Unhealthy Competition–What is My Problem?


A woman I wanted to befriend rejected me. I found out that she moved to a big apartment, and I decided that I wanted to move too. Clearly, I do not deal well with rejection. See my post “Making Friends:  Understanding Rejection.”

I started looking at listings for bigger apartments. I showed my husband floor plans. I called a broker to set up an appointment to see the new apartments. I thought about how I was going to get my apartment ready to show for sale.

The crazy thing is that I love my apartment. I love it so much that as a claustrophobic person, I found a way to deal with the small elevator in my building. See my post “Adapting to Phobias:  A Claustrophobic Gets Stuck in an Elevator.” My husband and I both love our apartment. Before I found out that this woman had moved, we were talking about whether we should look for more space in the city now that we have a second child. We decided together that it was not worth the extra cost to move to a bigger apartment, which would come with a larger mortgage and higher maintenance. We decided that we preferred a lower overhead to a larger apartment.

I realized that I was the living, breathing definition of unhealthy competition. I started to think about the difference between healthy and unhealthy competition.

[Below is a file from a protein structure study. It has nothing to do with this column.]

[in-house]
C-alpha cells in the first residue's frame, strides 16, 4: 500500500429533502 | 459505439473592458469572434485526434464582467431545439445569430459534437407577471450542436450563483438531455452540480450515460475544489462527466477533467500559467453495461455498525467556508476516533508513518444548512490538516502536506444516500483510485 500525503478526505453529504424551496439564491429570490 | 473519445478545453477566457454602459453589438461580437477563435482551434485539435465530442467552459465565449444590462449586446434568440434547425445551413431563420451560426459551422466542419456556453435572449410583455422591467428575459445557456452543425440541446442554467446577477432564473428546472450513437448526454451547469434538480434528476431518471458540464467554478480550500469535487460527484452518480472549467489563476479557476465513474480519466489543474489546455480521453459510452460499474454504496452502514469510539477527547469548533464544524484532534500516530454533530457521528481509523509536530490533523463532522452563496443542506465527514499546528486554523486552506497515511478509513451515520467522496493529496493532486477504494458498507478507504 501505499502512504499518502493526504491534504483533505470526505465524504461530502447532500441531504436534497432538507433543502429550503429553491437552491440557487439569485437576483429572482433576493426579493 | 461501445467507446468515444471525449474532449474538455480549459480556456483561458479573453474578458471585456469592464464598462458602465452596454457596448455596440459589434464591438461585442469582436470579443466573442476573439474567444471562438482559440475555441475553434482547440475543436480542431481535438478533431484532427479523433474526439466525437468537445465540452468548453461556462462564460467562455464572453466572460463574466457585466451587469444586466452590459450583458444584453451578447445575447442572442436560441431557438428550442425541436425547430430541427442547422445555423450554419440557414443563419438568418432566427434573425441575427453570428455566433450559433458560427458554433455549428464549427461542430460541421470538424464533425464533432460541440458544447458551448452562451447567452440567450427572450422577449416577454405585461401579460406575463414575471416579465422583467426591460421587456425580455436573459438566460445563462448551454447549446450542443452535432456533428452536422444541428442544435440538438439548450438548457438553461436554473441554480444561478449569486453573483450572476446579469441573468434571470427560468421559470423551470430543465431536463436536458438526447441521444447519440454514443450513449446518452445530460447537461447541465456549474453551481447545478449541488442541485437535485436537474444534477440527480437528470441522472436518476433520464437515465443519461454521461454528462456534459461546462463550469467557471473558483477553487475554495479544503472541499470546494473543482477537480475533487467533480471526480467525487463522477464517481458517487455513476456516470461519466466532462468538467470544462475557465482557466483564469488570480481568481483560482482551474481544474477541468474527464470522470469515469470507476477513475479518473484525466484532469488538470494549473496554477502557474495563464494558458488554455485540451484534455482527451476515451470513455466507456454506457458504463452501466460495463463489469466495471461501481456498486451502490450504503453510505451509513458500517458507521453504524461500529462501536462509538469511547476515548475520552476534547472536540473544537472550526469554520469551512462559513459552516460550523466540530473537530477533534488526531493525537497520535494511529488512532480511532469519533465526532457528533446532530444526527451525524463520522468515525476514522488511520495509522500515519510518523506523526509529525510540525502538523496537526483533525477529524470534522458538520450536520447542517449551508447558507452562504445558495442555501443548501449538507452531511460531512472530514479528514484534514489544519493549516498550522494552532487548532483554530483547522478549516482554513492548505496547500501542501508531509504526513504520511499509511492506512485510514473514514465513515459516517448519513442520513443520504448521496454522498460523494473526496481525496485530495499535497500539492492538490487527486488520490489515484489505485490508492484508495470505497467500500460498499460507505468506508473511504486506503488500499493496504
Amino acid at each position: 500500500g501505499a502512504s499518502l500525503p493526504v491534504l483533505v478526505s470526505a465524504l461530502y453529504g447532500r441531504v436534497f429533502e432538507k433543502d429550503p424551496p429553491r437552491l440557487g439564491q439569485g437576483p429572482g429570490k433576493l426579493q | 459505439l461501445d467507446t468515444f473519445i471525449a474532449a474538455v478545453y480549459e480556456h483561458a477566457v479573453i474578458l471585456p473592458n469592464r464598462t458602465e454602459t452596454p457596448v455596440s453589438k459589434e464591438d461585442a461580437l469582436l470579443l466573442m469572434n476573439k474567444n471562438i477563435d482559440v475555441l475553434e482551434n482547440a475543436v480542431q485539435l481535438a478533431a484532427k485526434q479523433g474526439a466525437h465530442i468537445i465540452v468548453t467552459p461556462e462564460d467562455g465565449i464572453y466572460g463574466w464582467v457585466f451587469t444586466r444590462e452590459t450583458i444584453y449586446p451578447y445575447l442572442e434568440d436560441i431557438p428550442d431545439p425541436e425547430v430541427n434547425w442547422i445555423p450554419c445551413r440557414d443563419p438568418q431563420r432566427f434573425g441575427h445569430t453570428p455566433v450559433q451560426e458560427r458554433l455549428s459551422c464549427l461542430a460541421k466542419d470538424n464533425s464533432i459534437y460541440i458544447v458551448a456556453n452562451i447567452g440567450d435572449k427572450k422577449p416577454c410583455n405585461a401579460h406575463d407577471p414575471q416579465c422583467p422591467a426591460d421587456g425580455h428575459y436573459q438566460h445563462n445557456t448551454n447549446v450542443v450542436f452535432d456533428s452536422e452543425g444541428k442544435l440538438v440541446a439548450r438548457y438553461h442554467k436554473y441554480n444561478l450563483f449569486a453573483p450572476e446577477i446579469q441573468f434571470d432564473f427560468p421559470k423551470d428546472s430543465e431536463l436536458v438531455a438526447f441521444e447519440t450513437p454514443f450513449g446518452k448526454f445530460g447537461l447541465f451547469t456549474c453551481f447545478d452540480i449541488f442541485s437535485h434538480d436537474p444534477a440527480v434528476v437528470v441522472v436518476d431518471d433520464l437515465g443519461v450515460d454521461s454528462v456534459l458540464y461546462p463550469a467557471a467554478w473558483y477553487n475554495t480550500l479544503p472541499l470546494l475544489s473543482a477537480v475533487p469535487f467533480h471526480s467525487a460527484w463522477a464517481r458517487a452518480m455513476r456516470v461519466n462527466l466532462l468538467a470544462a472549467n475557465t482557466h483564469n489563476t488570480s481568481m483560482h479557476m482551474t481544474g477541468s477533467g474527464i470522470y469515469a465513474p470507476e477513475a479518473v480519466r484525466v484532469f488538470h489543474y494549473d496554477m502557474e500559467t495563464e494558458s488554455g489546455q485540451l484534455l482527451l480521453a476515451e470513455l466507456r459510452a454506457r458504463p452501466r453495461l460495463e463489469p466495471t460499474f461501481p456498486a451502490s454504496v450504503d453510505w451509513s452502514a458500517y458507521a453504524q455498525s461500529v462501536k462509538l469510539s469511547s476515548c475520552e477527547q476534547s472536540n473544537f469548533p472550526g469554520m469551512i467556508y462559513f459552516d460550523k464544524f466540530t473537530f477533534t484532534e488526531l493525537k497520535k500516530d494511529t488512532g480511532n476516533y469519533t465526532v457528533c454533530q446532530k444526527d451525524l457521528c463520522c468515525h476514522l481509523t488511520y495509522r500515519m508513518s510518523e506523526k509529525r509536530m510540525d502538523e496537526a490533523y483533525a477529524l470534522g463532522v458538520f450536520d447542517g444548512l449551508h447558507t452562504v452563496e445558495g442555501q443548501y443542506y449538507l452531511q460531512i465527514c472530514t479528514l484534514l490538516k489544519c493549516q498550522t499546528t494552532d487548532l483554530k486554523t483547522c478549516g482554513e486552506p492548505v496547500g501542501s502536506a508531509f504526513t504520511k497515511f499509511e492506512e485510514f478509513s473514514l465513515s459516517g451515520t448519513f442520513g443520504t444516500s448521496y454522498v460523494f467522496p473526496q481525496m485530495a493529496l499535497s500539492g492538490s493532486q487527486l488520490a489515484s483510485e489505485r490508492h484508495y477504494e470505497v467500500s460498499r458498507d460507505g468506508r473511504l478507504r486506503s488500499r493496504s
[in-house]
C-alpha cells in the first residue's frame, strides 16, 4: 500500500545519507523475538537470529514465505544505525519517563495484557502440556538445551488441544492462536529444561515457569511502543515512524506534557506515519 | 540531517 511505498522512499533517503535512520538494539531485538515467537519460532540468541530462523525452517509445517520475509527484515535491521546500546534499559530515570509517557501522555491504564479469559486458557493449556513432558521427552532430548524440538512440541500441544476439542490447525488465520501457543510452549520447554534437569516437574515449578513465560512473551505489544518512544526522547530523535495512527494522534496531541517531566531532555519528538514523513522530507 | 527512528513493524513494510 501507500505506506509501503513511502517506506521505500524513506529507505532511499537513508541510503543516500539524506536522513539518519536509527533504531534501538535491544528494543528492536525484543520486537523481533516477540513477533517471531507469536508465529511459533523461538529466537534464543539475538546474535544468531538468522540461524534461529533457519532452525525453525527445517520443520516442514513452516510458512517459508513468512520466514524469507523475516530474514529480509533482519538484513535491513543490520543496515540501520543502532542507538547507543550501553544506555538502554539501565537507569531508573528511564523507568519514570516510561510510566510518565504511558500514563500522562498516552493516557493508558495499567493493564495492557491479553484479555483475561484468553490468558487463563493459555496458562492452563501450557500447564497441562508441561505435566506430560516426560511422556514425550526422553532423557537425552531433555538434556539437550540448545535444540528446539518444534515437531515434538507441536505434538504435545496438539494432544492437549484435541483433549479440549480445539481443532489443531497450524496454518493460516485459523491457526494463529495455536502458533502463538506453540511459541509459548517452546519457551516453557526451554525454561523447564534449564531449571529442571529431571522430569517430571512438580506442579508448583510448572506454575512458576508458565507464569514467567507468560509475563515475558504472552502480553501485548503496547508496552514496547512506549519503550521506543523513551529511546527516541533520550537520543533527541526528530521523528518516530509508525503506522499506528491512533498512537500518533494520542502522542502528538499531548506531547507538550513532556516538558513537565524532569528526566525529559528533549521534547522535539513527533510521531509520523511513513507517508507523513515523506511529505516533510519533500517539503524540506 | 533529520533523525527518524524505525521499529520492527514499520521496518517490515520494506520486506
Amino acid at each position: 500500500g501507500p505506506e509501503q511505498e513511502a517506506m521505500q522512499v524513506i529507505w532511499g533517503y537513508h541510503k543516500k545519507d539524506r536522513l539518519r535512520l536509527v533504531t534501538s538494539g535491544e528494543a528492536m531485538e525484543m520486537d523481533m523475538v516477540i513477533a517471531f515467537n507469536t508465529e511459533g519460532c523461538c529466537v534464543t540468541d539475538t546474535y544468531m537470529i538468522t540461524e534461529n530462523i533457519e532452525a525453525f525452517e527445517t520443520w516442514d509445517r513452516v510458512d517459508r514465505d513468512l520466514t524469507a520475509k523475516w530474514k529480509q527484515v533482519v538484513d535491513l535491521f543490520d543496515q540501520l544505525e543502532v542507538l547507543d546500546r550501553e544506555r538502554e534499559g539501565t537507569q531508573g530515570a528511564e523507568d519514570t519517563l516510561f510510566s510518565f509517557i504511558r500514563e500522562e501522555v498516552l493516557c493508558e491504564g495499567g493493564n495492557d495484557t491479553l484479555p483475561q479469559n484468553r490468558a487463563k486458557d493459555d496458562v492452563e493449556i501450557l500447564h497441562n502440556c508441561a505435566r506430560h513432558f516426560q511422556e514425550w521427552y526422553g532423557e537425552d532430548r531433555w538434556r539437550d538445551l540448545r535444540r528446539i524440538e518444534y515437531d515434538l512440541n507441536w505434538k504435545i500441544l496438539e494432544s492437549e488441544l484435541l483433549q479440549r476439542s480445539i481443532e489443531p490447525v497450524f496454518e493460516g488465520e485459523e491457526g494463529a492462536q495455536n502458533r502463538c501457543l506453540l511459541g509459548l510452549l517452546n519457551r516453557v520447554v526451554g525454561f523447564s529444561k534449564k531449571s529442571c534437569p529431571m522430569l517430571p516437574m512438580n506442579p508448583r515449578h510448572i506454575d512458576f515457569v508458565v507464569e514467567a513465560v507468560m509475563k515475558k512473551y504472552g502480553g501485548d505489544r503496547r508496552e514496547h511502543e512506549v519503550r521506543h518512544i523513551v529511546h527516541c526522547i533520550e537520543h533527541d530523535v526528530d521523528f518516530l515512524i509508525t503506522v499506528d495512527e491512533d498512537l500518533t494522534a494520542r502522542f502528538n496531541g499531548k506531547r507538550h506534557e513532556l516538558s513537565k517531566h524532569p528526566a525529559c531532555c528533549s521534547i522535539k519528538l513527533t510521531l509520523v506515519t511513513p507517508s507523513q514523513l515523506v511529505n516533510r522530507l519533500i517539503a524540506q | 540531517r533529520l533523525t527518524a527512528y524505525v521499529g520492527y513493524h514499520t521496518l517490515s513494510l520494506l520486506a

What is unhealthy competition? What is healthy competition?

Unhealthy competition happens when you compete with others for the wrong reasons. In my case, I was competing because I felt rejected. I felt bad that this woman did not want to be my friend, and I wanted a bigger apartment to show her that I was worthy of her friendship. One way to tell if you are engaging in unhealthy competition is to ask yourself if your motivation is consistent with your authentic self. In my case, I was acting contrary to my authentic self because my authentic self did not want to move. My interest in moving was stirred up by rejection, not by authentic feelings of wanting more space.

Healthy competition means competing with others in pursuit of a goal that is true to you. With healthy competition, your motivation has nothing to do with defeating a specific person or proving anything to anyone other than yourself. You have a goal that is yours and competing helps you to achieve your goal. I’ll use the sport of tennis as an example. When two players are in a match, they are competing, but the competition isn’t (or shouldn’t be) personal. The two players use (or should be using) competition to improve their individual games because they love tennis. Healthy competition happens when individuals compete to improve themselves or their skills. Healthy competition is not personal.

The world is a highly competitive place. My advice is to stay true to yourself and make sure you are competing for the right reasons.